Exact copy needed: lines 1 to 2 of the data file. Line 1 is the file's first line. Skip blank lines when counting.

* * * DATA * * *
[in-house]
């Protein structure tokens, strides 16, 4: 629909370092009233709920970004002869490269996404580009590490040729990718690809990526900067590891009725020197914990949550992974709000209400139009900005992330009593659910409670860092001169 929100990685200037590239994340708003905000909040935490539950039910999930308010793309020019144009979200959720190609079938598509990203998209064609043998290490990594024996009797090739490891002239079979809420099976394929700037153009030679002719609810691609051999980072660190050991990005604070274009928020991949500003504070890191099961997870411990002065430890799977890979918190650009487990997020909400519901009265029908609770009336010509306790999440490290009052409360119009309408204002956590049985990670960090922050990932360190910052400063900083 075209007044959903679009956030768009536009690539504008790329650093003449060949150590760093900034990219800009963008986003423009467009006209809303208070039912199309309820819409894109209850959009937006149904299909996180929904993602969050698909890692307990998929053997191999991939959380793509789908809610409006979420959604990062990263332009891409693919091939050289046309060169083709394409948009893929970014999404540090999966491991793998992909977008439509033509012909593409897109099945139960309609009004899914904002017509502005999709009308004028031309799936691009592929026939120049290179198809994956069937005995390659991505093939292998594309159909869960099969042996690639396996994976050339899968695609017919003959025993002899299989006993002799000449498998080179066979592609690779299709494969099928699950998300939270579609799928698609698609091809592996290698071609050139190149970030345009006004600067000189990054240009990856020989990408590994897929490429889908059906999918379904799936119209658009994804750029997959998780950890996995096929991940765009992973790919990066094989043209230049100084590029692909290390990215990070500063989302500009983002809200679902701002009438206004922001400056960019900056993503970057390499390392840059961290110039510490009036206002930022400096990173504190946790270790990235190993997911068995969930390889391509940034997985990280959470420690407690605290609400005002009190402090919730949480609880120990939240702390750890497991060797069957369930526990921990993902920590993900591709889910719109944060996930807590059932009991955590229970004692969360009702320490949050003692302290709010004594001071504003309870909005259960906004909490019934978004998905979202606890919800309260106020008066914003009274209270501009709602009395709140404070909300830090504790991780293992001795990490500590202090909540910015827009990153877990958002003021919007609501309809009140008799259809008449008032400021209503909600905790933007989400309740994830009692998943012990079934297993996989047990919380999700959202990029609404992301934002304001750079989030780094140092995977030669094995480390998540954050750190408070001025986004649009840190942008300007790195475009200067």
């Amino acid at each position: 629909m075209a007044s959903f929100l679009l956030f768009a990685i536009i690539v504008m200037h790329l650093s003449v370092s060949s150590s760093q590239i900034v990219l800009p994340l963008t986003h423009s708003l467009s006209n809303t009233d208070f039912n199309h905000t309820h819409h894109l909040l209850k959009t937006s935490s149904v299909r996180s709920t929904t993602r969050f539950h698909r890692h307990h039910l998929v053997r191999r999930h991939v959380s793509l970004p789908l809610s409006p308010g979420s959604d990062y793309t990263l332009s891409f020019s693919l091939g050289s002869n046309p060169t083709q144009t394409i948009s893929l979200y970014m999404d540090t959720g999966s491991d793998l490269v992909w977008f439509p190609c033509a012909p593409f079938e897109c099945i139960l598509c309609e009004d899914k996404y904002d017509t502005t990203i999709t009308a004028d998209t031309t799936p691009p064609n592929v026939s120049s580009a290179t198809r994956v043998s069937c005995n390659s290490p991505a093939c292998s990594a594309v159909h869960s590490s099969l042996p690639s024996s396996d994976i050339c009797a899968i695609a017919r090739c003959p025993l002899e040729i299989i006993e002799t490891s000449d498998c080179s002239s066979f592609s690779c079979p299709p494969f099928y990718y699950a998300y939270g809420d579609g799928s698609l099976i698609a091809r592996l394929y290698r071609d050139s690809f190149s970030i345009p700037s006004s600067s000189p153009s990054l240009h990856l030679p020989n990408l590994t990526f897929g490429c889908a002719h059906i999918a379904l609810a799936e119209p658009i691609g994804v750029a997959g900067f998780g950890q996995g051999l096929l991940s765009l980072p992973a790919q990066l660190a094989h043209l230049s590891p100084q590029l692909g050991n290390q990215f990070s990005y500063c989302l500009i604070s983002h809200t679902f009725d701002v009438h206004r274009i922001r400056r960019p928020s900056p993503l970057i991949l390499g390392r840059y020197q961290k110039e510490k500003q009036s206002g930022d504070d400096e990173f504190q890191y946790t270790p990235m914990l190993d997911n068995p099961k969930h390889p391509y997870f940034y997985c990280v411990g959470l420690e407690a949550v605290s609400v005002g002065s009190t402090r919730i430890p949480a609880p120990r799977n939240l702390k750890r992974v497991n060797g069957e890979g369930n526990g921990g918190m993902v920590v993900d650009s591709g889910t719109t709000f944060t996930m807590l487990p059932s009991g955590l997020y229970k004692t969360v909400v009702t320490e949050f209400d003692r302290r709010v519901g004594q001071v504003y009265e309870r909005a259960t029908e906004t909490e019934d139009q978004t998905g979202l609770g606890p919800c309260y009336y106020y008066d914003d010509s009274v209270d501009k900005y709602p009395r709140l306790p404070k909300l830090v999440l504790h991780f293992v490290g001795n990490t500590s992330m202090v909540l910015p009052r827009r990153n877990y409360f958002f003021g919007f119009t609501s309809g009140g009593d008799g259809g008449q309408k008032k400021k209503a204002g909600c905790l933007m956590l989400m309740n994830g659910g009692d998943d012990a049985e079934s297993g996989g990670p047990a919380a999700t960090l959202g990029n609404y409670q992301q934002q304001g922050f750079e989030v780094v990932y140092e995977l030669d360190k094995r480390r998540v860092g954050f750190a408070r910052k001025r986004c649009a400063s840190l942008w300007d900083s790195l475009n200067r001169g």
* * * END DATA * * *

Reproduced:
[in-house]
């Protein structure tokens, strides 16, 4: 629909370092009233709920970004002869490269996404580009590490040729990718690809990526900067590891009725020197914990949550992974709000209400139009900005992330009593659910409670860092001169 929100990685200037590239994340708003905000909040935490539950039910999930308010793309020019144009979200959720190609079938598509990203998209064609043998290490990594024996009797090739490891002239079979809420099976394929700037153009030679002719609810691609051999980072660190050991990005604070274009928020991949500003504070890191099961997870411990002065430890799977890979918190650009487990997020909400519901009265029908609770009336010509306790999440490290009052409360119009309408204002956590049985990670960090922050990932360190910052400063900083 075209007044959903679009956030768009536009690539504008790329650093003449060949150590760093900034990219800009963008986003423009467009006209809303208070039912199309309820819409894109209850959009937006149904299909996180929904993602969050698909890692307990998929053997191999991939959380793509789908809610409006979420959604990062990263332009891409693919091939050289046309060169083709394409948009893929970014999404540090999966491991793998992909977008439509033509012909593409897109099945139960309609009004899914904002017509502005999709009308004028031309799936691009592929026939120049290179198809994956069937005995390659991505093939292998594309159909869960099969042996690639396996994976050339899968695609017919003959025993002899299989006993002799000449498998080179066979592609690779299709494969099928699950998300939270579609799928698609698609091809592996290698071609050139190149970030345009006004600067000189990054240009990856020989990408590994897929490429889908059906999918379904799936119209658009994804750029997959998780950890996995096929991940765009992973790919990066094989043209230049100084590029692909290390990215990070500063989302500009983002809200679902701002009438206004922001400056960019900056993503970057390499390392840059961290110039510490009036206002930022400096990173504190946790270790990235190993997911068995969930390889391509940034997985990280959470420690407690605290609400005002009190402090919730949480609880120990939240702390750890497991060797069957369930526990921990993902920590993900591709889910719109944060996930807590059932009991955590229970004692969360009702320490949050003692302290709010004594001071504003309870909005259960906004909490019934978004998905979202606890919800309260106020008066914003009274209270501009709602009395709140404070909300830090504790991780293992001795990490500590202090909540910015827009990153877990958002003021919007609501309809009140008799259809008449008032400021209503909600905790933007989400309740994830009692998943012990079934297993996989047990919380999700959202990029609404992301934002304001750079989030780094140092995977030669094995480390998540954050750190408070001025986004649009840190942008300007790195475009200067």